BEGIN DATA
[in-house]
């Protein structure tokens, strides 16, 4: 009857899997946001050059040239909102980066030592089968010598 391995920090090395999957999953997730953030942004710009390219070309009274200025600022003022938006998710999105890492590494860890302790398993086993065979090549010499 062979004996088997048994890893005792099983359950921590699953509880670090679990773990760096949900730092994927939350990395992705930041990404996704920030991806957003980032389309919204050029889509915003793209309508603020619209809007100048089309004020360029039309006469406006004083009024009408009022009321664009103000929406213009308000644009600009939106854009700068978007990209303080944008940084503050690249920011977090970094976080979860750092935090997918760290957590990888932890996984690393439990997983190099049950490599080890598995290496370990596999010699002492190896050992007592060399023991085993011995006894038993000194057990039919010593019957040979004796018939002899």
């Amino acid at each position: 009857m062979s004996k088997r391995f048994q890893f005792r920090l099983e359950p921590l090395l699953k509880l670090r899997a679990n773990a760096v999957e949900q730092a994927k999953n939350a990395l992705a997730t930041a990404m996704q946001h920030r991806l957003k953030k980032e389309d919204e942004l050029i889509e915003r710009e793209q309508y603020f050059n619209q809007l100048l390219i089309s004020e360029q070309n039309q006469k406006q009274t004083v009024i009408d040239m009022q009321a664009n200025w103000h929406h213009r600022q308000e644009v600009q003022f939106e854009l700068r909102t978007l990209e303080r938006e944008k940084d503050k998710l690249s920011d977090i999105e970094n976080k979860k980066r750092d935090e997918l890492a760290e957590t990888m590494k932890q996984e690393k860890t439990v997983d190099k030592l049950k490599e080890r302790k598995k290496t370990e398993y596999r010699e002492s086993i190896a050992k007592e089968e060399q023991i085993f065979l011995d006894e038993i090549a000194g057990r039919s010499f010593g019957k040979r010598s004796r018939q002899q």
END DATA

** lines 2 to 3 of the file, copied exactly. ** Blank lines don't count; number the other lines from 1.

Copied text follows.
């Protein structure tokens, strides 16, 4: 009857899997946001050059040239909102980066030592089968010598 391995920090090395999957999953997730953030942004710009390219070309009274200025600022003022938006998710999105890492590494860890302790398993086993065979090549010499 062979004996088997048994890893005792099983359950921590699953509880670090679990773990760096949900730092994927939350990395992705930041990404996704920030991806957003980032389309919204050029889509915003793209309508603020619209809007100048089309004020360029039309006469406006004083009024009408009022009321664009103000929406213009308000644009600009939106854009700068978007990209303080944008940084503050690249920011977090970094976080979860750092935090997918760290957590990888932890996984690393439990997983190099049950490599080890598995290496370990596999010699002492190896050992007592060399023991085993011995006894038993000194057990039919010593019957040979004796018939002899």
């Amino acid at each position: 009857m062979s004996k088997r391995f048994q890893f005792r920090l099983e359950p921590l090395l699953k509880l670090r899997a679990n773990a760096v999957e949900q730092a994927k999953n939350a990395l992705a997730t930041a990404m996704q946001h920030r991806l957003k953030k980032e389309d919204e942004l050029i889509e915003r710009e793209q309508y603020f050059n619209q809007l100048l390219i089309s004020e360029q070309n039309q006469k406006q009274t004083v009024i009408d040239m009022q009321a664009n200025w103000h929406h213009r600022q308000e644009v600009q003022f939106e854009l700068r909102t978007l990209e303080r938006e944008k940084d503050k998710l690249s920011d977090i999105e970094n976080k979860k980066r750092d935090e997918l890492a760290e957590t990888m590494k932890q996984e690393k860890t439990v997983d190099k030592l049950k490599e080890r302790k598995k290496t370990e398993y596999r010699e002492s086993i190896a050992k007592e089968e060399q023991i085993f065979l011995d006894e038993i090549a000194g057990r039919s010499f010593g019957k040979r010598s004796r018939q002899q």